With just nine days to go before the world switches off for Earth Hour 2009, WWF-Philippines calls on the social networking community to spread the Earth Hour message through e-groups, blogs, web videos and texts.
“The commitments of support grow with each day. We urge everyone to spread the word and join millions throughout the world by switching-off lights from 8:30 to 9:30pm on Saturday night, 28 March. This is our chance to show the world what our Bayanihan spirit can do, for only when we act as one will Earth Hour be successful,” says Earth Hour National Director Yeb Saño.
Earth Hour is a massive social movement aimed to mobilize action against climate change through the simple act of turning off lights.
Launched in Australia on 31 March 2007, Earth Hour moved over two million people and 2100 businesses in Sydney to turn off their lights for 60 minutes — hence the movement’s logo. This captured the hearts and minds of people all over the world, giving rise to Earth Hour 2008 — where 50 million people in 370 cities followed suit. New York’s Times Square, Rome’s Coliseum and even the remote Casey Station in Antarctica plunged into darkness.
The Philippines was the first Southeast Asian nation to pledge support. Its flagship cities of Pasay, Manila, Parañaque and Makati observed a switch-off ceremony and enveloped the entire Roxas Boulevard seaside strip in symbolic darkness. Popular landmarks such as the Cultural Center of the Philippines and Mall of Asia were blanketed in darkness. Lights-out activities were instigated by a million Filipinos in over 50 major towns and cities across the nation.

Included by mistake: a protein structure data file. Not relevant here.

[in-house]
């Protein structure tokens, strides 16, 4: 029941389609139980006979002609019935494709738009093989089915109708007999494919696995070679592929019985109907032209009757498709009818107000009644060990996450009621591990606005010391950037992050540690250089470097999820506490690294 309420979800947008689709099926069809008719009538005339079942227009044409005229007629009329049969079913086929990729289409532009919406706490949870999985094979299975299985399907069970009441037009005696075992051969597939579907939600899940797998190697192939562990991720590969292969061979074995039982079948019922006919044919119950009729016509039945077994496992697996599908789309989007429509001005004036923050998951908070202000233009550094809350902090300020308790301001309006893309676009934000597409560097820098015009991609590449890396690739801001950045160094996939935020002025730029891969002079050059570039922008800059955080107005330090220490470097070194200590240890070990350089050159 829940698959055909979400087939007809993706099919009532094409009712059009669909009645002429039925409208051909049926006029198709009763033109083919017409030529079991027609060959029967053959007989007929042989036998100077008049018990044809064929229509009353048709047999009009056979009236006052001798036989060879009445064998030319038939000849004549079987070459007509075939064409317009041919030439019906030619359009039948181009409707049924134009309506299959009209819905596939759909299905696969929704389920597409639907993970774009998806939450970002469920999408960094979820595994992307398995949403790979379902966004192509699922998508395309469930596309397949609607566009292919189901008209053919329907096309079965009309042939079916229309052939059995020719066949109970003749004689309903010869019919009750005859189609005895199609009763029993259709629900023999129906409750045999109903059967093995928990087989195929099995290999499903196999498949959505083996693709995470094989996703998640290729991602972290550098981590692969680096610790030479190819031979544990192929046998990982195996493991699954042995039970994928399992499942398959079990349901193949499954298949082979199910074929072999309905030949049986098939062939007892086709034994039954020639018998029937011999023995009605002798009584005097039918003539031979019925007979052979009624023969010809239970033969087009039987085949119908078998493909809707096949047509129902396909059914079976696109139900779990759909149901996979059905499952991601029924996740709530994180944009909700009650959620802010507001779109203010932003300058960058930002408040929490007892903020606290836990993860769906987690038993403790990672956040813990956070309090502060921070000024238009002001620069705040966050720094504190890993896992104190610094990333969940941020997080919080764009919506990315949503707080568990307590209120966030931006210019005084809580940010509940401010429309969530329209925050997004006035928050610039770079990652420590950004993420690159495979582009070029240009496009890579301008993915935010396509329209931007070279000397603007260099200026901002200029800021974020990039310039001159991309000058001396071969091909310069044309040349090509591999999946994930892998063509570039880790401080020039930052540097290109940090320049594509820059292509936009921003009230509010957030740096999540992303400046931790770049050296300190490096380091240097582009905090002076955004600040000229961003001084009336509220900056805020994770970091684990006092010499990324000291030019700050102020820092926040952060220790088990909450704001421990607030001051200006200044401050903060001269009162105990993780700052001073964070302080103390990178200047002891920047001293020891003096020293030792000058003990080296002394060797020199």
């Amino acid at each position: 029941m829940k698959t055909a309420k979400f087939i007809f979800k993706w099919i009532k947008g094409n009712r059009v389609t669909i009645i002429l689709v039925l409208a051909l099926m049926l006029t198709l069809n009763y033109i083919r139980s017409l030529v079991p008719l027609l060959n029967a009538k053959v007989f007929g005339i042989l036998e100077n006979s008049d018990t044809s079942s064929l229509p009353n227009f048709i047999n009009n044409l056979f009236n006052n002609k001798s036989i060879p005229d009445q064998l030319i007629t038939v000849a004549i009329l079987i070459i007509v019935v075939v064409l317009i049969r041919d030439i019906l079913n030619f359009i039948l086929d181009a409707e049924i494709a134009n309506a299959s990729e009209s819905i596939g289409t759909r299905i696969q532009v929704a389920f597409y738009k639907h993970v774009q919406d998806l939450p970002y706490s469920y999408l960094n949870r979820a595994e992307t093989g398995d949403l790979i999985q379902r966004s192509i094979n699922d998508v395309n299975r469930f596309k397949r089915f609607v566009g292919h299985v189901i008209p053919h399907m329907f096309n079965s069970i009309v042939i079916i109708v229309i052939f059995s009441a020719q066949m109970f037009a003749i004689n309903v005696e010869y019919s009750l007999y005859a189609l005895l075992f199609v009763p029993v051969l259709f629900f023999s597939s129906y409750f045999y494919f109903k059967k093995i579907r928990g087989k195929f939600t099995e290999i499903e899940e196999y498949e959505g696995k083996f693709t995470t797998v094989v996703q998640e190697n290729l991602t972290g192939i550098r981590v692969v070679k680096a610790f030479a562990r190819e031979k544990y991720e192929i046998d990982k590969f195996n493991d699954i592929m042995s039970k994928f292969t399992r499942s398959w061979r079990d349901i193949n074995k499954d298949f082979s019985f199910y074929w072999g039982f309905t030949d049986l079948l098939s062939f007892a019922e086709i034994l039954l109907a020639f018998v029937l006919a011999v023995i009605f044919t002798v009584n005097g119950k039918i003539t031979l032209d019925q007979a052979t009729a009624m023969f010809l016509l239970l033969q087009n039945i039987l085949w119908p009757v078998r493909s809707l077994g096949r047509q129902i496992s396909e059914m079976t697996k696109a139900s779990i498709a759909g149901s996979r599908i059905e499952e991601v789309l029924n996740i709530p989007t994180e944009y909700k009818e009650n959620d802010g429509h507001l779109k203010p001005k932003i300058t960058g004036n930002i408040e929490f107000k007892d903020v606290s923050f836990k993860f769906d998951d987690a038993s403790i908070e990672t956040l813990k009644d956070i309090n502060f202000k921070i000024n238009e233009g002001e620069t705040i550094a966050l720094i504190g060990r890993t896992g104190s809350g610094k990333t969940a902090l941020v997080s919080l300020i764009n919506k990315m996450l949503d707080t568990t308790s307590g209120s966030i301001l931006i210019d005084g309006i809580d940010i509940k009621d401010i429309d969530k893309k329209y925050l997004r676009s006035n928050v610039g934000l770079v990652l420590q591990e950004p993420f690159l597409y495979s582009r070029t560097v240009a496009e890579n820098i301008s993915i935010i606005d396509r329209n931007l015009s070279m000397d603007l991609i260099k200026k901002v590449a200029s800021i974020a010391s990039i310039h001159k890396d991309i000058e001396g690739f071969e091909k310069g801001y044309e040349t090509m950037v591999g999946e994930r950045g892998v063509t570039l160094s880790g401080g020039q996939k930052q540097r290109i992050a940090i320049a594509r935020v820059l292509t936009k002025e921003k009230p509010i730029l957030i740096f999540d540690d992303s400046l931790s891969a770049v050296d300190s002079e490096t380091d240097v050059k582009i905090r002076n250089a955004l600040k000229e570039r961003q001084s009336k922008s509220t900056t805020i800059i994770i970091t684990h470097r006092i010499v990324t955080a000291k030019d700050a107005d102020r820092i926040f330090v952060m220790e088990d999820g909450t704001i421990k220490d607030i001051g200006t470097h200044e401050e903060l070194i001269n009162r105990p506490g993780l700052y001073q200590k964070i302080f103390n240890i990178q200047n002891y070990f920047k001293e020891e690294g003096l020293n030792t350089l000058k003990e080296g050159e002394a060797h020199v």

“Earth Hour 2008 remains the country’s largest environmental action. Last year, total power savings amounted to 80MWh. 56MWh was saved in Luzon alone — equivalent to shutting down a coal-fired power plant for one hour. More important than the power we saved was the awareness and positive action generated. This year, Earth Hour 2009 hopes to inspire at least 10 million Filipinos to unite and act for the environment,” explains Saño.
Earth Hour is an initiative of WWF, the Department of Energy, Green Army Network and SWITCH movement. Over a hundred corporations, schools, public and private organizations have now pledged support. The roster of supporters grows by the hour.
The Department of Energy has given its full backing for the movement. “This is a cause that should unite us as Filipinos and as citizens of the world,” declares DOE Secretary Angelo Reyes.
Adds WWF-Vice Chairman and CEO Lory Tan, “Will Earth Hour alone stop climate change? No. But it is a statement that we will not go down without a fight.”
The global aim of Earth Hour is to secure the participation of one billion people in 1000 cities globally. Already over 1500 cities in 80 countries including the United States, China, Russia and India have signed on.
“It is hoped that this global gesture will send a clear message for world leaders to take strong and decisive action against climate change,” explains Saño. Top leaders will meet in Copenhagen this coming December to craft a post-Kyoto policy for tackling the world’s mounting problems on climate change. “The strength of our message ultimately depends on how many Filipinos will join in.”